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The proud have digged pits for me, which are not after thy law.—Ver. 85.

THIS verse containeth a complaint against his enemies, whereas most of the other verses express his affection to the law of God. Yea, this verse strongly implieth it; for he censureth and condemneth his enemies mainly upon this ground, because they did what they pleased, without any regard to that law which he himself took to be the rule of his duty, and the charter of his hopes and happiness. Observe three things:—

1. The character of David’s enemies, the proud.

2. Their practice, or subtle and treacherous dealing with him, they have digged pits for me.

3. David’s censure of that practice, or their manifest iniquity, which are not after thy law.

Let us explain the words.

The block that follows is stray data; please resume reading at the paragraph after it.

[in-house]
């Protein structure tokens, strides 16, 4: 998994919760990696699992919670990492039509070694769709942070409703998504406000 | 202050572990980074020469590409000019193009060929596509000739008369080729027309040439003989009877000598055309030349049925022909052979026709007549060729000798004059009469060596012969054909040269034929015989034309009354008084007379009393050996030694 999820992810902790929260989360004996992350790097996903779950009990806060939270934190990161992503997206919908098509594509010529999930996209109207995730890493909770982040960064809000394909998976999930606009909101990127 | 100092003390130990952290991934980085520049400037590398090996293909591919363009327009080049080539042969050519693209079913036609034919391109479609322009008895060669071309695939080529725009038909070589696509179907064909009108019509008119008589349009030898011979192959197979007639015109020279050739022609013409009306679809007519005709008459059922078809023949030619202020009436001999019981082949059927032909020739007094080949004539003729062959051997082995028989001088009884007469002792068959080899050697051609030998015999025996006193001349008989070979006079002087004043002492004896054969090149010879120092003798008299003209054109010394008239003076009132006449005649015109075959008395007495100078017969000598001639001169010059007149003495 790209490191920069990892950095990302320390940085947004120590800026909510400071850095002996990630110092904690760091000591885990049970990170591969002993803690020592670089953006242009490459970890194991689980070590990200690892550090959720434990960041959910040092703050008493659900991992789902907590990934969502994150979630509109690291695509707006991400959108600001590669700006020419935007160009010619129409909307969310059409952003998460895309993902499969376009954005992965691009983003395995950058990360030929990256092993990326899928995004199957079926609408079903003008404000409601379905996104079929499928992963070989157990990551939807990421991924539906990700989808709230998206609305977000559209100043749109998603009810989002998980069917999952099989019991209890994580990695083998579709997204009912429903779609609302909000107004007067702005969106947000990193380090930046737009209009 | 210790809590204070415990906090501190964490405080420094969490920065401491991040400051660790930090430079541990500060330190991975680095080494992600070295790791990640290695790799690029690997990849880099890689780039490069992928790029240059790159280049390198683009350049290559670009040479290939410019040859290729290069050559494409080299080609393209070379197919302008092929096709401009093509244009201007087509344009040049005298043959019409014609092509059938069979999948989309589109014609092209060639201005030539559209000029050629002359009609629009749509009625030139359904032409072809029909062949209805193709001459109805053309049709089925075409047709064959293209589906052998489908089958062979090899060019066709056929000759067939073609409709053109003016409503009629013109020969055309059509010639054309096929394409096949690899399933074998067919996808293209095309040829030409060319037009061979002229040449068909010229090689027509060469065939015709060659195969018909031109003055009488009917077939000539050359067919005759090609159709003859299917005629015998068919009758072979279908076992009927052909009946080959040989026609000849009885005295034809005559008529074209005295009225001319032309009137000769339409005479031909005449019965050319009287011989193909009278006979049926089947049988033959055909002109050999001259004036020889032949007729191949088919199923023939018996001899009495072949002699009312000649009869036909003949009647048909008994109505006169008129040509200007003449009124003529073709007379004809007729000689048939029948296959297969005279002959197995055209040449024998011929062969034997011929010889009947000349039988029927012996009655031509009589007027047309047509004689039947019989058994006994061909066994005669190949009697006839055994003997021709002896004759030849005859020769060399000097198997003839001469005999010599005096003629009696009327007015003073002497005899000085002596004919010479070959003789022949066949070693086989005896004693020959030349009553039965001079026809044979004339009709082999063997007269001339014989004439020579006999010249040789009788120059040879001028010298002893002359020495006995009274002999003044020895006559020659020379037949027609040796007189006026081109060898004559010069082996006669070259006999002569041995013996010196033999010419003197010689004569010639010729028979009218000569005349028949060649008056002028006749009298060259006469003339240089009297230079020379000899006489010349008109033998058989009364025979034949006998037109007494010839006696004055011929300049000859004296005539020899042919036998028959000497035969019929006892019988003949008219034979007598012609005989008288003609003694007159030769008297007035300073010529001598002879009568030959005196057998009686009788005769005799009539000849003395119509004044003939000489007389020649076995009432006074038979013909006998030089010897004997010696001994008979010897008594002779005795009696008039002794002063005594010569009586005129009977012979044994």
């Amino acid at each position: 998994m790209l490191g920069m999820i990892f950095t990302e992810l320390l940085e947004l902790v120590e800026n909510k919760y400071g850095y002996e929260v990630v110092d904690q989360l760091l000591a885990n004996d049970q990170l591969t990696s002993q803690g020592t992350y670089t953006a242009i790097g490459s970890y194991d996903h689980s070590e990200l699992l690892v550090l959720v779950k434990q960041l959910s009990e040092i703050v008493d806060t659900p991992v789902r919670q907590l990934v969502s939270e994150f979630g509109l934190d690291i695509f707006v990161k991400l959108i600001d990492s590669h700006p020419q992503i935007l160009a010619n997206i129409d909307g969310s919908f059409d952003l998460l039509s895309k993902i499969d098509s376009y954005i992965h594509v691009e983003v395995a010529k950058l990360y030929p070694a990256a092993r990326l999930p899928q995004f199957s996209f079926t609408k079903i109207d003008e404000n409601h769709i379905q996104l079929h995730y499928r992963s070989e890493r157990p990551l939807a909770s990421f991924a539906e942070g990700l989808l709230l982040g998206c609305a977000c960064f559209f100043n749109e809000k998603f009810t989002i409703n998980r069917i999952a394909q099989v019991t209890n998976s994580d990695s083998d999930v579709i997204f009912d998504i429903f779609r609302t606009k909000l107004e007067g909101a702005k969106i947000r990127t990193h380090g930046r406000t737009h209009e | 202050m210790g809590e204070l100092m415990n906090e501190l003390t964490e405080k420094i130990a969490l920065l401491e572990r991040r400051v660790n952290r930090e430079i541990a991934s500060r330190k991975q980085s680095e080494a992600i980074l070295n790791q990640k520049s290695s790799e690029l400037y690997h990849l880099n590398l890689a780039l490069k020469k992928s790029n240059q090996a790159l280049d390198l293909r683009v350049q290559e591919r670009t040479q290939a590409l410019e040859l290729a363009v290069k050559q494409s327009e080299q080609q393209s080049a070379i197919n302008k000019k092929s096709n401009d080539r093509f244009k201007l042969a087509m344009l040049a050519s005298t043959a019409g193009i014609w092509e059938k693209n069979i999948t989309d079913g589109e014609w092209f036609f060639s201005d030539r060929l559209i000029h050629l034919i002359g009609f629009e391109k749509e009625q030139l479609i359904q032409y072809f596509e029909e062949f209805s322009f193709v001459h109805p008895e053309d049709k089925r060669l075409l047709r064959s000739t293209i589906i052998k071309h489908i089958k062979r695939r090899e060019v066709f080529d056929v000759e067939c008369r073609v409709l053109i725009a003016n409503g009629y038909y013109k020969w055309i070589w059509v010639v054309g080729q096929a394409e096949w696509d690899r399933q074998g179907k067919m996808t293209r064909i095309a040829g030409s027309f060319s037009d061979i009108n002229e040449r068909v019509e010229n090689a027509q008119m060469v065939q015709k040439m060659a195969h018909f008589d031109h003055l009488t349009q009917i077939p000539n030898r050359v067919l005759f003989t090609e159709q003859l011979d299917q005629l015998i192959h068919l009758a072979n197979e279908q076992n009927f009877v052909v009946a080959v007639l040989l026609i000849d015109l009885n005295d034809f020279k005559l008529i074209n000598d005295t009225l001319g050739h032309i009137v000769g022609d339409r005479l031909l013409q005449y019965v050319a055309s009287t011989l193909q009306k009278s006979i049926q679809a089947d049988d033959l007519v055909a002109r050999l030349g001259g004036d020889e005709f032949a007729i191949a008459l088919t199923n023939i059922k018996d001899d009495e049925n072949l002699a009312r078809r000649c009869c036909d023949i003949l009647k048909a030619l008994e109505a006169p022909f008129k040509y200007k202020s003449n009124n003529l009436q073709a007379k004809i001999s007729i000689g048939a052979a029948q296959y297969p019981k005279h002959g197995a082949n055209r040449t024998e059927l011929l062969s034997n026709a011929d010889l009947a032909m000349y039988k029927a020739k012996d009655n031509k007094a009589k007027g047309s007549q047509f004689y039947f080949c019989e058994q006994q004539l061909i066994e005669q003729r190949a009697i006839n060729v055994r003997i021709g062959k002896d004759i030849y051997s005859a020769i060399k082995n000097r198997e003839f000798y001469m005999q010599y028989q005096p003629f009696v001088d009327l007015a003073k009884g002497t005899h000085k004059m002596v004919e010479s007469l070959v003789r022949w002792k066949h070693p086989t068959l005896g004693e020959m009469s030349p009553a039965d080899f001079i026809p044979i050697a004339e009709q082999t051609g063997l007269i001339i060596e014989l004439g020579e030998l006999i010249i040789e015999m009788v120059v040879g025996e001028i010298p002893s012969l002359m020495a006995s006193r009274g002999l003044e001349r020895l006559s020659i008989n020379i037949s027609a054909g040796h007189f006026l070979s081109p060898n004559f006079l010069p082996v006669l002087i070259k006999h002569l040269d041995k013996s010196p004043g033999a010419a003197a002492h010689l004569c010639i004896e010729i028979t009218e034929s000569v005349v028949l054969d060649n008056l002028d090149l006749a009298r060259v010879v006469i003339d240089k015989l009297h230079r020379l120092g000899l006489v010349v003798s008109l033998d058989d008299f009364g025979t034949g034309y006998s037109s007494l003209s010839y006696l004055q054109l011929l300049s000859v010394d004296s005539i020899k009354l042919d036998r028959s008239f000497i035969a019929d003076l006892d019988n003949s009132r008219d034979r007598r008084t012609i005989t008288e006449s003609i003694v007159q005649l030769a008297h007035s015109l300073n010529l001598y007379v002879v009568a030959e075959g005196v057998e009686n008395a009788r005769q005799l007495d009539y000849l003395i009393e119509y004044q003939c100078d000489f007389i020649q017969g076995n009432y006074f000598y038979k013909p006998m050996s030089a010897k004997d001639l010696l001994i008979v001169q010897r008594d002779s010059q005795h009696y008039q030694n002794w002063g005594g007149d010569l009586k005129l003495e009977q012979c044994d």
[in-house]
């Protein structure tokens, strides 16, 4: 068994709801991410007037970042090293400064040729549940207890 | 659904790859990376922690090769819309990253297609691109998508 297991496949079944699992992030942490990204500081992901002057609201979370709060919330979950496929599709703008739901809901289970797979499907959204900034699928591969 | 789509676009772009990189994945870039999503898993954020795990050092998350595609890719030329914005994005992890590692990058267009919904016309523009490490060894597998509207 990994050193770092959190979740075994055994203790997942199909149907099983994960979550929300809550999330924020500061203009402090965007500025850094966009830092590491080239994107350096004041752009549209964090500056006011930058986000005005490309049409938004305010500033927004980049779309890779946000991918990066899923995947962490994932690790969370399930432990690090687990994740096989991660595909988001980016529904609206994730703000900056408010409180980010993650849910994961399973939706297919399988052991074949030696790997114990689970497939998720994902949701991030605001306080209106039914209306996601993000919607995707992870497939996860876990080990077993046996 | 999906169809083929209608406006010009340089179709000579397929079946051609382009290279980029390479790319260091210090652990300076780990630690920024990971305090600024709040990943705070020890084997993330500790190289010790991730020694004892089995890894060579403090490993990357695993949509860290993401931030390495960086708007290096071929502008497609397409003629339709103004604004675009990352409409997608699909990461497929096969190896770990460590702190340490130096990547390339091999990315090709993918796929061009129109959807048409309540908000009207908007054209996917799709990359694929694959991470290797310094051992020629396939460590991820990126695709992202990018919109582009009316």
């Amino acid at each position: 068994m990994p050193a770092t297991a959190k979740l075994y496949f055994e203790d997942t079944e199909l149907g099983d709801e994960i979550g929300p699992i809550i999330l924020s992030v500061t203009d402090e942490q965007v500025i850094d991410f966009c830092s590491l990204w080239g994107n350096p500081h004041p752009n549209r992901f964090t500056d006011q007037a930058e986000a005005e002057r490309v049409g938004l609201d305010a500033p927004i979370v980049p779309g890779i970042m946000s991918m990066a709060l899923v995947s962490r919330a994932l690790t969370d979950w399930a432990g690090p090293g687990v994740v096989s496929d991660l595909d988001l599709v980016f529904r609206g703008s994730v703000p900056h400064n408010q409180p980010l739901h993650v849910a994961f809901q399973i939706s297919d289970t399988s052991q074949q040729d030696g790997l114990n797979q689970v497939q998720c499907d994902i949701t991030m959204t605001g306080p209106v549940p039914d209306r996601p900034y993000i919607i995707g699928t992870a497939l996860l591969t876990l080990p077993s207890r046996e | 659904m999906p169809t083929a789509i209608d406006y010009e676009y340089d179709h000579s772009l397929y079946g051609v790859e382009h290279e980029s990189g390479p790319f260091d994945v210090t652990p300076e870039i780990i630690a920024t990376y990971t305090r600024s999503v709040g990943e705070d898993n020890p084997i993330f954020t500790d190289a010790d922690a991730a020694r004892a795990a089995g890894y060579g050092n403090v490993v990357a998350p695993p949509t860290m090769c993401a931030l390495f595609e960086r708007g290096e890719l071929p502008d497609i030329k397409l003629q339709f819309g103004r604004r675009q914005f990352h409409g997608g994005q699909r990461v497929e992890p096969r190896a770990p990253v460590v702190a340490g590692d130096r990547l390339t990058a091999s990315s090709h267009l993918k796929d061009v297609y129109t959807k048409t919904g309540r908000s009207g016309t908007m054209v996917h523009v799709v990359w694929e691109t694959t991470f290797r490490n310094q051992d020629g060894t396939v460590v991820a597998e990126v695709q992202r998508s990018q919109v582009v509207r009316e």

The proud.—In the scripture it signifieth—(1.) Either the wicked in general: Ps. cxix. 21, ‘Thou hast rebuked the proud which are cursed, which do err from thy commandments.’ It is a horrible arrogancy to oppose God’s laws and interests in the world. (2.) More particularly such as are puffed up with worldly happiness and success, and so either Saul’s or Absalom’s counsellors may be intended.

Have digged pits for me.—A metaphorical phrase, usual in scripture, to represent the secret plots and treacherous dealings of wicked enemies; an allusion to them who dig pits to take wild beasts. In the Greek it is, ‘They have told me tales.’ Though this rendering was occasioned by a mistake of the word, yet it agreeth well enough with the sense, for this digging of pits by false pretences and ensnaring counsels: Prov. xvi. 27, ‘An ungodly man diggeth up evil, and in his lips there is as a burning fire.’ But let us keep to the translation we have. The manner of toils among the Jews was digging pits, and covering them over, and hiding snares in them, that as the beast pressed the clod, and fell therein, he might be caught, and kept from getting out again. Therefore David saith, Ps. xxxv. 7, ‘Without cause have they hid for me their net in a pit, which without cause they have digged for my soul.’